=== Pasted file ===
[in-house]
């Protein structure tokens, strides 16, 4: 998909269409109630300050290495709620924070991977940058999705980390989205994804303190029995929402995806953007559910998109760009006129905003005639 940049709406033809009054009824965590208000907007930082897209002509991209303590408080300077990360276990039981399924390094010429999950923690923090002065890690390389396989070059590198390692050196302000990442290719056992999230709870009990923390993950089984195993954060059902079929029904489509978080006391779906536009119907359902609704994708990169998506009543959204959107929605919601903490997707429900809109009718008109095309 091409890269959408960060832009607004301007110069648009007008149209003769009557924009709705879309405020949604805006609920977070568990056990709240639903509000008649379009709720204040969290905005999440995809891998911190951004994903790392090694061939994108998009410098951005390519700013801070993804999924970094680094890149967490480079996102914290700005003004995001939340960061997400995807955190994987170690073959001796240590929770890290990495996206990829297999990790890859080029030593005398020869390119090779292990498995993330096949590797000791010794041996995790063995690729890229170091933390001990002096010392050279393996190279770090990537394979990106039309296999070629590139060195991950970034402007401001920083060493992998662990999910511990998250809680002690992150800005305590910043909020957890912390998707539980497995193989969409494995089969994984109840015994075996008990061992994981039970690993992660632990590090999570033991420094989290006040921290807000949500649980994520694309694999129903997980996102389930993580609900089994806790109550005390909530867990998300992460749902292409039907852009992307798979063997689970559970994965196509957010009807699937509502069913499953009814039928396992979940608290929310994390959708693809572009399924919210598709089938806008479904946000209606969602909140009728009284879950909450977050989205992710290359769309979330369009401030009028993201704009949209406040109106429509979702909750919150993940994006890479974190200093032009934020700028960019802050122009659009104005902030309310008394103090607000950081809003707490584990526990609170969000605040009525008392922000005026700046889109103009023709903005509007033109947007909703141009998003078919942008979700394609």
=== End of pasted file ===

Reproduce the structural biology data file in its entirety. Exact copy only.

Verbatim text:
[in-house]
């Protein structure tokens, strides 16, 4: 998909269409109630300050290495709620924070991977940058999705980390989205994804303190029995929402995806953007559910998109760009006129905003005639 940049709406033809009054009824965590208000907007930082897209002509991209303590408080300077990360276990039981399924390094010429999950923690923090002065890690390389396989070059590198390692050196302000990442290719056992999230709870009990923390993950089984195993954060059902079929029904489509978080006391779906536009119907359902609704994708990169998506009543959204959107929605919601903490997707429900809109009718008109095309 091409890269959408960060832009607004301007110069648009007008149209003769009557924009709705879309405020949604805006609920977070568990056990709240639903509000008649379009709720204040969290905005999440995809891998911190951004994903790392090694061939994108998009410098951005390519700013801070993804999924970094680094890149967490480079996102914290700005003004995001939340960061997400995807955190994987170690073959001796240590929770890290990495996206990829297999990790890859080029030593005398020869390119090779292990498995993330096949590797000791010794041996995790063995690729890229170091933390001990002096010392050279393996190279770090990537394979990106039309296999070629590139060195991950970034402007401001920083060493992998662990999910511990998250809680002690992150800005305590910043909020957890912390998707539980497995193989969409494995089969994984109840015994075996008990061992994981039970690993992660632990590090999570033991420094989290006040921290807000949500649980994520694309694999129903997980996102389930993580609900089994806790109550005390909530867990998300992460749902292409039907852009992307798979063997689970559970994965196509957010009807699937509502069913499953009814039928396992979940608290929310994390959708693809572009399924919210598709089938806008479904946000209606969602909140009728009284879950909450977050989205992710290359769309979330369009401030009028993201704009949209406040109106429509979702909750919150993940994006890479974190200093032009934020700028960019802050122009659009104005902030309310008394103090607000950081809003707490584990526990609170969000605040009525008392922000005026700046889109103009023709903005509007033109947007909703141009998003078919942008979700394609």